Alumni Magazine #5_July 2020_single pages web

brother. During his free time, he plans adventures, sketches ideas, and designs, and gives it his all at any of his many pastimes. “Pushing my abilities gives me a great sense of freedom, and I enjoy the challenges it presents.” He has found inspiration in his parents. “They have always been supportive and work hard. I’m also inspired by a lot of adventurous people who have accomplished feats that most people would not even consider doing – and they have inspired me to seek challenges and adventures to better and test myself.” Mechanical engineering and the science behind it are essential, says Matthew. “Mining and industry are just two examples of large economical behemoths that are influenced by the engineering machines and the solutions currently available. Mechanical engineers provide, maintain, and improve these solutions with the aim of improving both efficiency and economic feasibility.” Here, he says, lies the opportunity for mechanical engineers – and it’s a golden one indeed.

Slabbert says that he chose engineering because it allows him to apply knowledge to solve real problems and improve existing solutions. Engineering, he says, also gave him a unique opportunity to further his studies once the initial degree is counted as a success. Initial interest in robotics, engineering, and science began at an early age for Slabbert as a student schooled at home, with the option of choosing courses to spark his interest in robotics and engineering for the first time. Today, he hopes to seek more challenges for which practical solutions can be found through engineering and robotics. “I enjoy the creativity and challenge that design offers,” he says. “I have designed components for my workshop at home and around the house, which has been a great way to implement and use some of my skills.” Slabbert happens to have many other interests, including adventures, fitness, pencil drawings, and knifemaking – a hobby that he shares with his

master’s degree and professional engineering training.” Presenting his speech at the 2019 prestigious evening for his faculty, he says it forced him to reflect on the failures and successes up to this point in his career so far – and if anything, it has revealed the importance of achieving a careful balance in all things. He says that innovation is one of the most important factors for achieving success in today’s world. “We live in a world where technology is all around us, yet there are still many problems that have not been solved. Innovative solutions could help lead the world into a better future with greener engineering solutions with positive social impacts.” “Hard work yields good results, which has stood me good stead in terms of securing a job. Having put in the effort required to get this far could open doors for me in the future – and being able to add this prize to my CV will give future employers an insight into my work ethic.”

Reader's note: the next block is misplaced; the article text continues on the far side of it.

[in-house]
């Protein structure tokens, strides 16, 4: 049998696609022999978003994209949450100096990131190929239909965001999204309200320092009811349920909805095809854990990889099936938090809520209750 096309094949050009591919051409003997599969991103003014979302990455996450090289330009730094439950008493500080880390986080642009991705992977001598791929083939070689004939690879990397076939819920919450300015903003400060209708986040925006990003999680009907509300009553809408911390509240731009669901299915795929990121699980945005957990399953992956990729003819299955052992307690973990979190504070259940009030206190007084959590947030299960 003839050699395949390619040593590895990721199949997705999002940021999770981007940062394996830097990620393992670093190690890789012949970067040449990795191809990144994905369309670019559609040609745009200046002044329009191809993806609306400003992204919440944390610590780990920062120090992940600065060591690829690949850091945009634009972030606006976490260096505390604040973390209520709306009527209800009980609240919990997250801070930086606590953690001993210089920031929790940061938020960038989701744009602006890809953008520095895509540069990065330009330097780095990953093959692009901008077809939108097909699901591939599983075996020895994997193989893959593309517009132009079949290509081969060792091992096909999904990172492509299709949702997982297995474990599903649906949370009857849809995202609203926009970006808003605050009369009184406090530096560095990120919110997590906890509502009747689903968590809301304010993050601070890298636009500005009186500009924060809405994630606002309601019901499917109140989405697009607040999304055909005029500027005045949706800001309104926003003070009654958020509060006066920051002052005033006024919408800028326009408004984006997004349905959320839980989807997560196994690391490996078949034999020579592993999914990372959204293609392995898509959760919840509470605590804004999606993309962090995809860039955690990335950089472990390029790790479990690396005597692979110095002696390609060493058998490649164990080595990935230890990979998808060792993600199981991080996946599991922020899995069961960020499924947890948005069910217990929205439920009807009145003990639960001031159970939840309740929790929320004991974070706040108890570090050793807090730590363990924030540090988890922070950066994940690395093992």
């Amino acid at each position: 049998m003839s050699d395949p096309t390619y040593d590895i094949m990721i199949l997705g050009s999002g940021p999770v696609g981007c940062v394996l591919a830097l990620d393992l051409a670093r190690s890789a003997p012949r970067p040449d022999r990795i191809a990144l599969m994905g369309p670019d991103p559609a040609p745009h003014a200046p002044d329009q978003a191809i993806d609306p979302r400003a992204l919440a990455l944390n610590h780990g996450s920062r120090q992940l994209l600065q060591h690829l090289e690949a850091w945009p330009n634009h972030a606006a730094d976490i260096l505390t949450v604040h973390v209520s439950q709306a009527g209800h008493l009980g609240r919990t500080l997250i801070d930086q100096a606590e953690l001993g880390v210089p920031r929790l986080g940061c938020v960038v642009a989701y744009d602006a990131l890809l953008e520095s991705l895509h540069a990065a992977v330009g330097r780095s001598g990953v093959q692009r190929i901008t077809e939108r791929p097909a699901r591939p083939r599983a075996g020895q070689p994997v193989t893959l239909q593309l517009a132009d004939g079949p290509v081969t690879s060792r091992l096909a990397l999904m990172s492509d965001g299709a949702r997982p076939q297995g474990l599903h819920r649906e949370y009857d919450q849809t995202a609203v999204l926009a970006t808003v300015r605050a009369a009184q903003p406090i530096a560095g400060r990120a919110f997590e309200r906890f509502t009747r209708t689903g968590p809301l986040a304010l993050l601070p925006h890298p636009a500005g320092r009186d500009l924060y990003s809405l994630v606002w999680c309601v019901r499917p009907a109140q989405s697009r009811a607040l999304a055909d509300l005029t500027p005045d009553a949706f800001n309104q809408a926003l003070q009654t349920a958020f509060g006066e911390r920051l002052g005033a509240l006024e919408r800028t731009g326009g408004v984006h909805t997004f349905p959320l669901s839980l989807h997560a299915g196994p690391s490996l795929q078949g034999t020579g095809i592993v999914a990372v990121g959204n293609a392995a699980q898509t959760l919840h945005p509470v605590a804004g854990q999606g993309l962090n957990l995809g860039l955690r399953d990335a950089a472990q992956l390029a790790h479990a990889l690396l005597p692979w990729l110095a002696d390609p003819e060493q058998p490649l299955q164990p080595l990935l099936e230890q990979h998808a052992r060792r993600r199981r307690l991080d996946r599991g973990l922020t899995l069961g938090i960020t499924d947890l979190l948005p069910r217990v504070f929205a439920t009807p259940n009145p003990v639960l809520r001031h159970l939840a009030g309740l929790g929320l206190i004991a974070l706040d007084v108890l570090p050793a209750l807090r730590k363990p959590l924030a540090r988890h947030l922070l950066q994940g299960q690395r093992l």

Shene de Rijk: Increasing the Reach of Helpful Mental Healthcare

Faculty of Humanities Faculty Prize for the Most Prestigious Undergraduate Student for 2019

For Shene de Rijk, the choice to study psychology was partially personal. “I chose the psychology degree after having experienced mental health problems myself. After completing my first round of studies and teaching for three

years, I suffered from severe burnout and depression – and this highlighted the importance of both psychology and the real need in our country for more trained professionals.”

“I have first-hand experience of the instrumental and crucial role that therapy can play, not only in healing but also in becoming more authentic,” says De Rijk. “South Africa has a very high incidence of violence – and if there were more



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